Assessing Collaborative Efforts
When looking at how to assess individuals in a collaborative learning community, instructors must find new ways to assess students from traditional methods. Siemens suggests that instructors use one of the four models where students assess their peers, students receive feedback from online communities, educators assess based on student contribution, or educators assess based on metrics from learning management systems (Siemens, 2008). This allows students to be assessed in a fair manner that is tied to stated outcomes. Students should also be assessed in terms of individual growth. According to Siemens (2008), student assessments should be on an individual basis beyond the mark. This shows how students show progression from where they started and end up. This type of assessment also allows instructors to be flexible and be fair and equitable to students individually. Siemens (2008) further states that assessment is not only for the student but it is teaching based that gives the educator feedback and guides for future instruction.
Collaboration in a learning community can sometimes be difficult to achieve. Communication is essential to ensure all members are aware of what role they must play in completing assignments. There are some who prefer to work individually and complete assignments alone. In instances like this, members should consult with the instructor to step in. Palloff and Pratt (2005) state that instructors may need to intervene in cases of under participation to minimize frustration and any conflict. Because of the nature of online courses and the lack of F2F interaction, collaboration and participation are integral components to online learning. As a result, the instructor may assess individuals on their lack of participation.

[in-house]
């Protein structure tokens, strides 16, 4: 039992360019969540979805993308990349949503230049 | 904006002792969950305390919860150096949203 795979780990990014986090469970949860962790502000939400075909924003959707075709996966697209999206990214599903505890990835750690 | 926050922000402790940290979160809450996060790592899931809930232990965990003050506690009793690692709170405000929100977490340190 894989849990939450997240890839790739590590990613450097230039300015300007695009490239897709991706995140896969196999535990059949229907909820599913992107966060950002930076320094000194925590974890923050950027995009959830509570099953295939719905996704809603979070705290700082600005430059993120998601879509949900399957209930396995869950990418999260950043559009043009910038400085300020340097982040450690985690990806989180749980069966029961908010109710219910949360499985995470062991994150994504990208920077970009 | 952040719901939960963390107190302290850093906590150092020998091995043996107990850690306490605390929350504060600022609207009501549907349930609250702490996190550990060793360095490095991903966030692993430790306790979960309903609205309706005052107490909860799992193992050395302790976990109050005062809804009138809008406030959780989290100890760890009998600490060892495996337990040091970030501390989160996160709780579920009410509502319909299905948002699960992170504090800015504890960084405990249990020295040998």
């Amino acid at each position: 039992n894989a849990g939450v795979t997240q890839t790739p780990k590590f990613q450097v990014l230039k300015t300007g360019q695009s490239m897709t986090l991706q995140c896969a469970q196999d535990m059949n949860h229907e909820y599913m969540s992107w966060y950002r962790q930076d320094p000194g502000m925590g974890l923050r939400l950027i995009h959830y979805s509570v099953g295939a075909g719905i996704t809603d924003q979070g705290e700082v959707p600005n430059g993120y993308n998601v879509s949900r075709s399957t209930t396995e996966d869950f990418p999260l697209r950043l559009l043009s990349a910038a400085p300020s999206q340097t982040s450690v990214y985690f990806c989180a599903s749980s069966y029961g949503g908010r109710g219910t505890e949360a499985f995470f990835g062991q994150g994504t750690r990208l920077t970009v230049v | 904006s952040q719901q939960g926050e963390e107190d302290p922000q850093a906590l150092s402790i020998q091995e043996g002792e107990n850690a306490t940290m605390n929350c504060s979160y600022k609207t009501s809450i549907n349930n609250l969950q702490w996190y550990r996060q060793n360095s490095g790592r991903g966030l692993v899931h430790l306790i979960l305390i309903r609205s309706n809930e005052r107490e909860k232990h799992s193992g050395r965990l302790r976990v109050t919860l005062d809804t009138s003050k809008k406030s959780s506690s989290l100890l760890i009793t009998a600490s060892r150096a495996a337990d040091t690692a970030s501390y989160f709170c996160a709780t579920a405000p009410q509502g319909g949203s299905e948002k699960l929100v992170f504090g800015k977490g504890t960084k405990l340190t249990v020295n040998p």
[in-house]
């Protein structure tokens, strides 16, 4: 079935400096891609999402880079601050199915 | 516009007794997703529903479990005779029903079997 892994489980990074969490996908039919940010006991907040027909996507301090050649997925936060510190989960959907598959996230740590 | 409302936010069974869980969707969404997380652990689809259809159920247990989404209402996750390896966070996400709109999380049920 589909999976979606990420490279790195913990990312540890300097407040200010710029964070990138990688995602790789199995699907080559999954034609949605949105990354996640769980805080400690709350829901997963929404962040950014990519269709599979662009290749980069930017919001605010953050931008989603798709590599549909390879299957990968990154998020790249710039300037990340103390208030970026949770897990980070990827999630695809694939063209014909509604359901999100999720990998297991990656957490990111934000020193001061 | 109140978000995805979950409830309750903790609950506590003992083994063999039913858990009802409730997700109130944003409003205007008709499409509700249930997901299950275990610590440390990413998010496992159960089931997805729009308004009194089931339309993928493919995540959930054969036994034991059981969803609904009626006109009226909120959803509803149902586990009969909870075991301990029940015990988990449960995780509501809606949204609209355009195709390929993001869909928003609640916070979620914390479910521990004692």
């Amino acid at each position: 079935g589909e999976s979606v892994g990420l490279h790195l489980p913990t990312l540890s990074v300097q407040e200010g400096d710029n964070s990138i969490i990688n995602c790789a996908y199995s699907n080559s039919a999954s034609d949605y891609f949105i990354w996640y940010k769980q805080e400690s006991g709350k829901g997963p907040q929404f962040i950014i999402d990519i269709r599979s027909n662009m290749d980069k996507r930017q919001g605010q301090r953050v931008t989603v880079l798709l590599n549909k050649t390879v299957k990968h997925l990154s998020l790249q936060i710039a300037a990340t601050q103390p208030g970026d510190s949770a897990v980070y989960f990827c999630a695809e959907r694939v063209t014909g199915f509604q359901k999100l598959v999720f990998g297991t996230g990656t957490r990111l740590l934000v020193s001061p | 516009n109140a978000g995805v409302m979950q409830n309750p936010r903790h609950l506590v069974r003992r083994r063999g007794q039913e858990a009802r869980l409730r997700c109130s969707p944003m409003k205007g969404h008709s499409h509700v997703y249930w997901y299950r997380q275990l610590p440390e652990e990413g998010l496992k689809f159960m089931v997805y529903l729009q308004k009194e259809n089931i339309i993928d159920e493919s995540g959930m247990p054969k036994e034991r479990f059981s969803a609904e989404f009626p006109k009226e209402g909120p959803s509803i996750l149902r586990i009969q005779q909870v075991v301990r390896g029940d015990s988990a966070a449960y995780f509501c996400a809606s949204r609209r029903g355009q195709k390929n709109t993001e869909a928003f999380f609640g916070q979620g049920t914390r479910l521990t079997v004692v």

Palloff, R. M., & Pratt, K. (2005). Collaborating online: Learning together in community. San Francisco, CA: Jossey-Bass.
Siemens, G. (2008). Assessment of collaborative learning. Vodocast. Laureate Education, Inc.